Another hard truth about being the parent of an addict is that your child is definitely a liar and even possibly a criminal. It doesn’t matter that you “raised ‘em right.” The bottom line is that drug addiction is a desperate and ugly disease that will have us do whatever it takes to support our habit. I come from a two-parent, middle-class household and I graduated college with two degrees. In the height of my active addiction, I had committed not only misdemeanors but also felony offenses. It certainly didn’t feel good doing those things but, I was so very desperate that I felt I had no other choice.
#4. You’re Dealing with Both a Child and an Adult
Although adults, your addicts are likely to think and act like children a lot of the time. It is said that drug use arrests the emotional maturity level of the addict at the age they began their drug use. So, for example, your addicted son or daughter might be 25 years old but, they started using drugs at 14 years old so, in many ways, they still think and act like that 14-year-old. This can be a very difficult concept to understand. Our world recognizes chronological age, not maturity level and, as the parent, you have to be able to do that, too. An addict can only operate in the “here and now” with no real reflection on the past nor any goals or dreams for the future. As the parent of an addict, you have to be able to see things in this way, too.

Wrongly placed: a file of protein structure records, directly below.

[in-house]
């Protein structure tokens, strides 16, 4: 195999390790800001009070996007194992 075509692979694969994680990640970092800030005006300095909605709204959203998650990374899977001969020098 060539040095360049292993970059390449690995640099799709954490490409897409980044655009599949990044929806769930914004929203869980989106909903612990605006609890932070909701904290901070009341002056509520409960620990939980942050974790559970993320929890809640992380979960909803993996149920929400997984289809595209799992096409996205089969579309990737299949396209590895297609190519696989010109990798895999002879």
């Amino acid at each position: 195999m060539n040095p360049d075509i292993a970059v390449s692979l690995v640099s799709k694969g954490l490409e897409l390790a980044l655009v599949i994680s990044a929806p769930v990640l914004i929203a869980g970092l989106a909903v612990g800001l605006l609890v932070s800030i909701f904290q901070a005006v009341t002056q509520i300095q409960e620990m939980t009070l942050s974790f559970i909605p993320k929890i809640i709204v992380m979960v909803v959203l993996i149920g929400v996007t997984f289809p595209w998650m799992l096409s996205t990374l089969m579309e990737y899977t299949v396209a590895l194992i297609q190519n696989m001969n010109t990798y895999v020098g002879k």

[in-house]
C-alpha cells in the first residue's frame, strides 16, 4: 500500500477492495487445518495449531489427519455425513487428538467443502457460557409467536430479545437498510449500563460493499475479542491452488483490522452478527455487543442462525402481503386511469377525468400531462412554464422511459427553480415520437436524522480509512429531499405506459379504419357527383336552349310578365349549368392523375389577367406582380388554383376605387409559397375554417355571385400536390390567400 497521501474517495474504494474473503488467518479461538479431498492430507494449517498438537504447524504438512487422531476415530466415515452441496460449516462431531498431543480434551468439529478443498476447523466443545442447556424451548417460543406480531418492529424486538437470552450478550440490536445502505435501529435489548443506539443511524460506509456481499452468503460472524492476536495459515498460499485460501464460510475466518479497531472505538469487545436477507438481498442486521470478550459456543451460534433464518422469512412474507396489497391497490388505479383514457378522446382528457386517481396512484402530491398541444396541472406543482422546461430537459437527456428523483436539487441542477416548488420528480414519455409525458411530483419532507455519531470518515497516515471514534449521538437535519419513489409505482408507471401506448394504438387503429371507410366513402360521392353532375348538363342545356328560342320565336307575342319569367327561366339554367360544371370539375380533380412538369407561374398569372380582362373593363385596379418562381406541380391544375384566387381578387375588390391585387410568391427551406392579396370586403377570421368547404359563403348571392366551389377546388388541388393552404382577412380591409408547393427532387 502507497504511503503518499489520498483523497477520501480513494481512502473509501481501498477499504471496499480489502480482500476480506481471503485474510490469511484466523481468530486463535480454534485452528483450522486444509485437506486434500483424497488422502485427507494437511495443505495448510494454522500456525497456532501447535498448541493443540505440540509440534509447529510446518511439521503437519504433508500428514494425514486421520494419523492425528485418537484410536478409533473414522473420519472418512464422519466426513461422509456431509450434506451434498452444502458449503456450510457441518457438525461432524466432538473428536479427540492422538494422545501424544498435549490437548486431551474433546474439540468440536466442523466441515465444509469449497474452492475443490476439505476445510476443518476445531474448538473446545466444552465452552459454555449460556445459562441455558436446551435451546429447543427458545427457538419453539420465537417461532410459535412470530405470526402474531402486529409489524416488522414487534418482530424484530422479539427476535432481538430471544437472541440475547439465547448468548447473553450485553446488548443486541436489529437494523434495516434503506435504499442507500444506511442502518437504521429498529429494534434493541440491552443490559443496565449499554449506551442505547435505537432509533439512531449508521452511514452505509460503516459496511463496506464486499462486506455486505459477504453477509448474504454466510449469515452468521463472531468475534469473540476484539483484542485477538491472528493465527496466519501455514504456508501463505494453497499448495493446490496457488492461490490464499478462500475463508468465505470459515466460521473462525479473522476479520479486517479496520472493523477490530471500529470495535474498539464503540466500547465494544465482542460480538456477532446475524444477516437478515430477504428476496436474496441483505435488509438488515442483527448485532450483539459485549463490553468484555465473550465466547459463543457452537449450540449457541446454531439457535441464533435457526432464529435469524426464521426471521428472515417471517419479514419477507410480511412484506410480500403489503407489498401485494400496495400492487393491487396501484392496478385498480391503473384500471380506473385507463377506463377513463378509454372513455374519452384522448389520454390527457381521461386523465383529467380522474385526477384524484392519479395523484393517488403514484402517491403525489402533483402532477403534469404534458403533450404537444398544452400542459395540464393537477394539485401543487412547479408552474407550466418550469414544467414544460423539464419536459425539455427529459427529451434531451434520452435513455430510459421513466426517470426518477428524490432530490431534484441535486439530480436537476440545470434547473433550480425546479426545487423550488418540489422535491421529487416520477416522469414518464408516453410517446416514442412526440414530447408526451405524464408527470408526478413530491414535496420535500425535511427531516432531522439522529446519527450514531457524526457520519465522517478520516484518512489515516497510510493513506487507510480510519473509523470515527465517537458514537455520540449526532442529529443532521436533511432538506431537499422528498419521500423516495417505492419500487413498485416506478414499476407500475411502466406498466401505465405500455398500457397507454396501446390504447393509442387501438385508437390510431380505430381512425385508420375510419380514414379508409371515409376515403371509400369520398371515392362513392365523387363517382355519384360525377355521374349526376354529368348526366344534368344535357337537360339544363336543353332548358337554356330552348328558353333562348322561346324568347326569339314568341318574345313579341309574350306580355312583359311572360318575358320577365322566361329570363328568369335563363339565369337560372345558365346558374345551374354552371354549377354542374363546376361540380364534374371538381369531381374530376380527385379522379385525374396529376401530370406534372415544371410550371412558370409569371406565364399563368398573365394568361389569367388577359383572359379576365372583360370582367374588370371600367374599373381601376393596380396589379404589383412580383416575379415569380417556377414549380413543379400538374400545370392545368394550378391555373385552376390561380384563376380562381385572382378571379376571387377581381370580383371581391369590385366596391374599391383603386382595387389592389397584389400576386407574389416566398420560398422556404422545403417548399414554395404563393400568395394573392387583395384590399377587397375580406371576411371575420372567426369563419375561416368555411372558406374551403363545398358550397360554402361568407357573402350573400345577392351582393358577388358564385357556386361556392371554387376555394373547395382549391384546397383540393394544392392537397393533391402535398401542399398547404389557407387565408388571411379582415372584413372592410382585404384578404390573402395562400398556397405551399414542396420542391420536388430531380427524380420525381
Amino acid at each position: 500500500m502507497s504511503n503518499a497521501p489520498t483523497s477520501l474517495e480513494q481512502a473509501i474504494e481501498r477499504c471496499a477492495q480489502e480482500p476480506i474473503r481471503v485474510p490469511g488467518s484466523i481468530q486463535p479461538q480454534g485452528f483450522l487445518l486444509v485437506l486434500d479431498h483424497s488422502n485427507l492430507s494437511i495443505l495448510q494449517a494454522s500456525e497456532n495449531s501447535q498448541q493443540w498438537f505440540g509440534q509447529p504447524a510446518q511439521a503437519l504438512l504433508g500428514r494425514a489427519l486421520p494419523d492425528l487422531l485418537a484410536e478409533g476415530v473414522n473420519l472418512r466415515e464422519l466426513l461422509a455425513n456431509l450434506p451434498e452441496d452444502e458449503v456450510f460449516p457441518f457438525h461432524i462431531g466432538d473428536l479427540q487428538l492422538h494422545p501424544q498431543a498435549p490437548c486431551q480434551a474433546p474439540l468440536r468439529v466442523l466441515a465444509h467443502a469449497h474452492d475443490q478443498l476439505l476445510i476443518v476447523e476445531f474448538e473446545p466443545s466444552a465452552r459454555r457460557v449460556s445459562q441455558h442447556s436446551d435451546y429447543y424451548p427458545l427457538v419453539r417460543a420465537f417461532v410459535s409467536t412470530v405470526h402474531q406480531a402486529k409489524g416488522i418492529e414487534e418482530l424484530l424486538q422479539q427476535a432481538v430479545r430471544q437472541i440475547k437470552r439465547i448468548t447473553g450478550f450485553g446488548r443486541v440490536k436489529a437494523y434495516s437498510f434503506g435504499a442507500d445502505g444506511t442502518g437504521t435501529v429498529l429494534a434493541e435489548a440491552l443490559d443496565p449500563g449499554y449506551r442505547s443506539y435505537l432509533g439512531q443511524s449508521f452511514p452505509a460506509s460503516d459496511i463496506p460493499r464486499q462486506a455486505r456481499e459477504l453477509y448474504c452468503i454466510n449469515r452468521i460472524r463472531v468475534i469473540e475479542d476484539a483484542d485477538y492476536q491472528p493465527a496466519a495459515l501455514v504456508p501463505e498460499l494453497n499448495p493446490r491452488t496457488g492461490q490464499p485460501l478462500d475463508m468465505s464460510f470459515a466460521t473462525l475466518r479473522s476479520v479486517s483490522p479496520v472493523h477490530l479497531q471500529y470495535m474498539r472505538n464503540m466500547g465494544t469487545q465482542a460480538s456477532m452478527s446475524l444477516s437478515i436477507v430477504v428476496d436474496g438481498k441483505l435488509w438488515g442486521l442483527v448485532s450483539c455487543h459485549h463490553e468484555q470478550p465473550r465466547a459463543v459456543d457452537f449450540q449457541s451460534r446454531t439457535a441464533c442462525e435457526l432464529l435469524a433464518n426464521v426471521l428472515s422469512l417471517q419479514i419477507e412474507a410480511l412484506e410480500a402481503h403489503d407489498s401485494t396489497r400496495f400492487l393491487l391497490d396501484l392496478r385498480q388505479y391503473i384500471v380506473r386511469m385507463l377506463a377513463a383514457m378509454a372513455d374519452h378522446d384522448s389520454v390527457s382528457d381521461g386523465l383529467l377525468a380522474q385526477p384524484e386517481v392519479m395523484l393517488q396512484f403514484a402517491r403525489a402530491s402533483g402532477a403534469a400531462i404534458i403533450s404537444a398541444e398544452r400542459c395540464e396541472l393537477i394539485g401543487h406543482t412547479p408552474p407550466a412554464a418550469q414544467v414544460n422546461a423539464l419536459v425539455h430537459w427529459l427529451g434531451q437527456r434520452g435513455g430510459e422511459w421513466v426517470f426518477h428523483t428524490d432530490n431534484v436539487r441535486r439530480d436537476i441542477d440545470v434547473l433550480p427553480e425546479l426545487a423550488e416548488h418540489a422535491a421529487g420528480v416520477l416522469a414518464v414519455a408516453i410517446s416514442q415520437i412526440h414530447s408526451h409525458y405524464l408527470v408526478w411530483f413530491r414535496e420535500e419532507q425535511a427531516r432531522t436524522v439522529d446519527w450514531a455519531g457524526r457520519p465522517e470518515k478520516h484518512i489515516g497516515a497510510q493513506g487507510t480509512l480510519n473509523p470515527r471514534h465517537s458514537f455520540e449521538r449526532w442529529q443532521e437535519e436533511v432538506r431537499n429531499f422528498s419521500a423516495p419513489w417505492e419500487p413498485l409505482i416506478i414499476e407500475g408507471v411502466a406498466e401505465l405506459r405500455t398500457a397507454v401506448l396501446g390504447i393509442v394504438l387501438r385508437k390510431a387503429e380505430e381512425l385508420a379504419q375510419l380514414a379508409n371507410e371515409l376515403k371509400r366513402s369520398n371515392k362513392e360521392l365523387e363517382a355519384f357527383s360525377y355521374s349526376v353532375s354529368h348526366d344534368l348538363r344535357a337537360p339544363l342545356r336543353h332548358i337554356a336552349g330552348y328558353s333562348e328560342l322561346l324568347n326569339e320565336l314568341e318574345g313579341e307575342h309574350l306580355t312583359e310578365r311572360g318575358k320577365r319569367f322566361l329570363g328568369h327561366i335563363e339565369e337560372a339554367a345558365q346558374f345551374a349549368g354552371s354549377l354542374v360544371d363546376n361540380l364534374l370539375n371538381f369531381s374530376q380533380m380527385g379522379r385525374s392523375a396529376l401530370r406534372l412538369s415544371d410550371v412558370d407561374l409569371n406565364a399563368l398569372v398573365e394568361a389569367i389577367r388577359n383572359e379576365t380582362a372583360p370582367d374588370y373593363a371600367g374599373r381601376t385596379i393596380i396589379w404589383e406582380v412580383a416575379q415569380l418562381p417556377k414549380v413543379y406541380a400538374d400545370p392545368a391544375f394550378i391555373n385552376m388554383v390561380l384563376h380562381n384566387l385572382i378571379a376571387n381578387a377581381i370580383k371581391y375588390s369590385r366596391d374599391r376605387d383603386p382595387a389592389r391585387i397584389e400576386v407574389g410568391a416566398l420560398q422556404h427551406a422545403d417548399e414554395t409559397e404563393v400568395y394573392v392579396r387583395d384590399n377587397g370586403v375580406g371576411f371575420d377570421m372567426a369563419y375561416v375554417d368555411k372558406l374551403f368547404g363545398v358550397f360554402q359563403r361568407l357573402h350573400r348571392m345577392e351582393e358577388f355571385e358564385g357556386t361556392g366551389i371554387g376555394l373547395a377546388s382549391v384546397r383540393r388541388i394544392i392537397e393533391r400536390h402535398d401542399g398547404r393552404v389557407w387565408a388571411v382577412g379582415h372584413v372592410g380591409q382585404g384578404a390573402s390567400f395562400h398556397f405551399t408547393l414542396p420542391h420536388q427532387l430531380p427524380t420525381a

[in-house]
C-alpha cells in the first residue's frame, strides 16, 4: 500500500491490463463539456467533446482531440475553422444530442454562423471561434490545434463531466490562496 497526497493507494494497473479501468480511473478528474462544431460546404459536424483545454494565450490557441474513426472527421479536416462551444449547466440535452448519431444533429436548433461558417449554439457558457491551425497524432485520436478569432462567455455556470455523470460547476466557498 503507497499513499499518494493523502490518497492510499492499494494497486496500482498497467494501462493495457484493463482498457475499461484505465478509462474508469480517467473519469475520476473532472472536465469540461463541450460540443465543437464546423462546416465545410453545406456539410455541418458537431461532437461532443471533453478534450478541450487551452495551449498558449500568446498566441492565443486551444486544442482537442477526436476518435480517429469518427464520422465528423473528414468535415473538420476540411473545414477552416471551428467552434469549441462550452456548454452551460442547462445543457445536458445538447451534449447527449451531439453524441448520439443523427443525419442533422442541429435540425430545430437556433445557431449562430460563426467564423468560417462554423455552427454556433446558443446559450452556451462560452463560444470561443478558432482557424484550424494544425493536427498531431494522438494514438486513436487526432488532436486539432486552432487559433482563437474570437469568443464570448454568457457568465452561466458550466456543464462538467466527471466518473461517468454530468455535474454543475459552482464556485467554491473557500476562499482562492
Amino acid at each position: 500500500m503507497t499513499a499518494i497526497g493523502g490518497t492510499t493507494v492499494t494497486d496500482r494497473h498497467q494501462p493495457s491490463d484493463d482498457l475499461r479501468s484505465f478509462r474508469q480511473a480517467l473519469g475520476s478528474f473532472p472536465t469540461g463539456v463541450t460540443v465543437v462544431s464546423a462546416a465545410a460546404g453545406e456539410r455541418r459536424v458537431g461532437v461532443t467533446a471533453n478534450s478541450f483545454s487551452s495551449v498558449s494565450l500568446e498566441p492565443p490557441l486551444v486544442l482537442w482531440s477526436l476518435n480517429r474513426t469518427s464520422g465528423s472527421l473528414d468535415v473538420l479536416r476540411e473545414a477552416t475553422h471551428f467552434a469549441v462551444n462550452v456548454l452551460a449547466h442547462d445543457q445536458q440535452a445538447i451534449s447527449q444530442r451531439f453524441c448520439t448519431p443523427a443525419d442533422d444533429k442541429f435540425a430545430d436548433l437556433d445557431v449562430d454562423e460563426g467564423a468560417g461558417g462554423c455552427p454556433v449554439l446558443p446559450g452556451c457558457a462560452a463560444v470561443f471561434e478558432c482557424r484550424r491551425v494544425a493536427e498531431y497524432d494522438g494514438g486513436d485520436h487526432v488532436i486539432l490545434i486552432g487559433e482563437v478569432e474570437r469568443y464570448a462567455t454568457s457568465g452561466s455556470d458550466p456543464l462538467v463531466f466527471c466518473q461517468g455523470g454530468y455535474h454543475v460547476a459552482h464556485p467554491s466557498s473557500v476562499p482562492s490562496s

If you or someone you love is struggling with substance abuse or addiction, please call toll-free 1-800-951-6135.
For Part One, Click Here.
Many of the items that you may not realize are drug paraphernalia are in your house right now. Don’t worry though because they are in mine too. The only difference between everyday items being just that, everyday items and drug paraphernalia, is the person who is using drugs. This is the second installment of Everyday Items You May Not Realize are Drug Paraphernalia because there are so many common items that can be used as drug paraphernalia and if you know what to look for you may be able to spot drug abuse in your household before it is too late.
Plates: Plates are an everyday item that everyone has in their house which may be why they are so commonly used by people who are also doing drugs. Plates are a part of drug paraphernalia for someone who is snorting drugs. Drugs that can be snorted are anything that comes in a powdered form such as cocaine or that can be crushed down into powdered form; such as pills. Plates are used as a steady hard surface on which to crush or chop up the substance so it can be snorted. Plates also keep the drugs in one contained area so the person using doesn’t have to worry about losing any of it.